Let's take the concept of "virginity" to begin with. Anyone else find this whole idea rather problematic? On the surface it seems to state that one is considered a virgin until they have sex, but what exactly is sex? Can a girl lose her virginity if she engages in oral sex? What about if she tries anal sex? Solo sex? Does a woman who only ever sleeps with other women ever lose her virginity? What's more, when a virginity is "lost", what is actually lost? I think, in the main, and whilst occasionally it gets redefined to be more inclusive of same-sex experience, it is pretty socially-reinforced that a girl loses her virginity once her vagina (whoops, there's that word again!) is penetrated by a man's penis. So up until the point where you are penetrated you are "pure", then following that moment you are impure. Madonna/Whore here we come! When it's all sold like that, and becomes an action of a woman submitting purity to a man, it frames the action as dirty, frames any other experience that a woman may have engaged in as secondary, and basically promotes the penis as central to a woman's sexuality. Is virginity then really something that we should be pushing on to young women, or are there better lessons about sex and all it entails to teach?

Next in this entire concept of Purity Balls etc is the idea that a father is the guardian of his daughter's purity, until such a time as she marries in which case her husband is allowed to take that purity. So straight away, a young woman undertaking this ritual is taught that her virtue and her respectability, not to mention her worthiness in the eyes of God, is directly tied to the rule of man. She is also being taught that her virginity can be traded from one man to another. This whole idea just makes me ill. For starters, I love and trust my father but at no point in my entire life have I wanted him to know the details of my sex life. Nor has he been so controlling of my alleged bodily integrity that he would wish to know. Additionally, if I wasn't a sworn political spinster who is not fond of limiting labels, I would most certainly not want some bloke thinking he is the saviour of my virtue because he decided to drag me down the aisle in yet another bizarre ceremony. This whole idea reinforces that a woman, her bodily autonomy and her status is secondary to a man's and I question how it is even allowed in allegedly "civilised society".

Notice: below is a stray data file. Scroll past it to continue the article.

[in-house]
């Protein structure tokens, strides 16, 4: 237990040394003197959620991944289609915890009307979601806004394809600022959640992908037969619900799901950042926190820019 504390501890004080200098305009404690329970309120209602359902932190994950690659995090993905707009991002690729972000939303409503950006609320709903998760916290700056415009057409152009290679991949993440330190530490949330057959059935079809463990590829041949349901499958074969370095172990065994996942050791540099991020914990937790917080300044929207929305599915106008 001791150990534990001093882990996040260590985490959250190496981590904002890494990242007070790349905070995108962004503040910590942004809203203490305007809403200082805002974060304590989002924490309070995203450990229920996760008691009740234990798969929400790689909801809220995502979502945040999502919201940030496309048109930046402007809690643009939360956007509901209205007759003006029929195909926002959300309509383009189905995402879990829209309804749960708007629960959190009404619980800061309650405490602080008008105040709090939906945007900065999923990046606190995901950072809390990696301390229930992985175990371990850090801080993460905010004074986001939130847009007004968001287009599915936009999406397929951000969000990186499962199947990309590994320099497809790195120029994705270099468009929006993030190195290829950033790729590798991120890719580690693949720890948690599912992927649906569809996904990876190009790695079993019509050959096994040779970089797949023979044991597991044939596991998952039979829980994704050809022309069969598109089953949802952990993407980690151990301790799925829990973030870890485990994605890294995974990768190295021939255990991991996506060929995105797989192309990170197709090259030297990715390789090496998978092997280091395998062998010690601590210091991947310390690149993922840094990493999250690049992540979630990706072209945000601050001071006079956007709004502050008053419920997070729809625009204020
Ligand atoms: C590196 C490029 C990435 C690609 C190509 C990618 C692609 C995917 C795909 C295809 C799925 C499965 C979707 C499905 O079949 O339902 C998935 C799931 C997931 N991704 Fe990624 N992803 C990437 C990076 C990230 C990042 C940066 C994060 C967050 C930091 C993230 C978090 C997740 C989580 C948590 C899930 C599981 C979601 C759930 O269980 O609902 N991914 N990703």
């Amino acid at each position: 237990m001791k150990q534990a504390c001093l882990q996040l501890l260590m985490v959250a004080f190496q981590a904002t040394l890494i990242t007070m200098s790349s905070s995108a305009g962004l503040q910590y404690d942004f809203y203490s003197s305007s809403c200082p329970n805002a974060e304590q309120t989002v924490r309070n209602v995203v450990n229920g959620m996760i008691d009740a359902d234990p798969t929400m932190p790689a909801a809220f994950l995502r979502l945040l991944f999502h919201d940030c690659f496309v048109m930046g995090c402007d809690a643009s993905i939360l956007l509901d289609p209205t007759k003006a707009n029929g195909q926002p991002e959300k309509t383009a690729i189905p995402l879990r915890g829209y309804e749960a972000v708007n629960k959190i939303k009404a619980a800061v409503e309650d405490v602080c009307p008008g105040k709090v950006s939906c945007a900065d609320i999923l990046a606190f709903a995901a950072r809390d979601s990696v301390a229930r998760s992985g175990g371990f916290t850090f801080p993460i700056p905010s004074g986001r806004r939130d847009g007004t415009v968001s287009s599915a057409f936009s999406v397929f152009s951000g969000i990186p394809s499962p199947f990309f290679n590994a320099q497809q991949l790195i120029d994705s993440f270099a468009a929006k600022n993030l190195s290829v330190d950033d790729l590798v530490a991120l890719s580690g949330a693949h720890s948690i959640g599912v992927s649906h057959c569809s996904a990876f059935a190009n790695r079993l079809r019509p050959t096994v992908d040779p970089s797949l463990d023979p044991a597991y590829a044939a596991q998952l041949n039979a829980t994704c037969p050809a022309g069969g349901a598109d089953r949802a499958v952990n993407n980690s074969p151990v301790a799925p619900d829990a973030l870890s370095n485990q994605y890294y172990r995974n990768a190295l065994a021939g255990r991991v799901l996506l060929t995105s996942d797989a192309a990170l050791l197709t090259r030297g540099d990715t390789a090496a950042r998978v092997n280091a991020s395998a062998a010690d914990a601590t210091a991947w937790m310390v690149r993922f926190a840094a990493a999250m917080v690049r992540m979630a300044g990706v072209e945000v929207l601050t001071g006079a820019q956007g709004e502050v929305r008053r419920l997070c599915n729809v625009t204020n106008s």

So what of a young girl's body? Well firstly, it appears that many of these purity balls are held right around the age when a girl starts her period, and let's not even get me back on that rant again... Secondly, as stated, reinforcing female purity was seen, by two blokes, as a way of stopping the spread of STIs so it's reinforced that it's a girl's fault rather than a boy's if a case of the clap does the rounds. Thirdly, her constructed femininity is reinforced as a desirable state because she's clearly not rocking up to the purity ball in cargo jeans and a singlet top; she's only pure if she is in a white dress. So not only are these girls taught that their sexuality and their virtue is directly tied to the men in their lives, but their bodily sub-ordinance is reinforced in as many ways as possible. And people actually want their daughters to go through this?

This whole concept is frightening, quite revolting, and utterly reeks of the patriarchy. I stand by what I said earlier: there is nothing wrong with a woman choosing not to have sex. But this choice needs to be contingent on her deciding what sex actually is, which values are important to her, and her retaining autonomy over her own body. It certainly does not need to be dictated to her by a coterie of men, some holding swords over her head, as a way of controlling her and her body. The sooner these rituals, "celibacy chic" and anything else are eradicated and proper, woman-focussed and controlled education can begin, the better. Yet according to the all-knowing Wikipedia, purity balls are starting to pop up around Australia...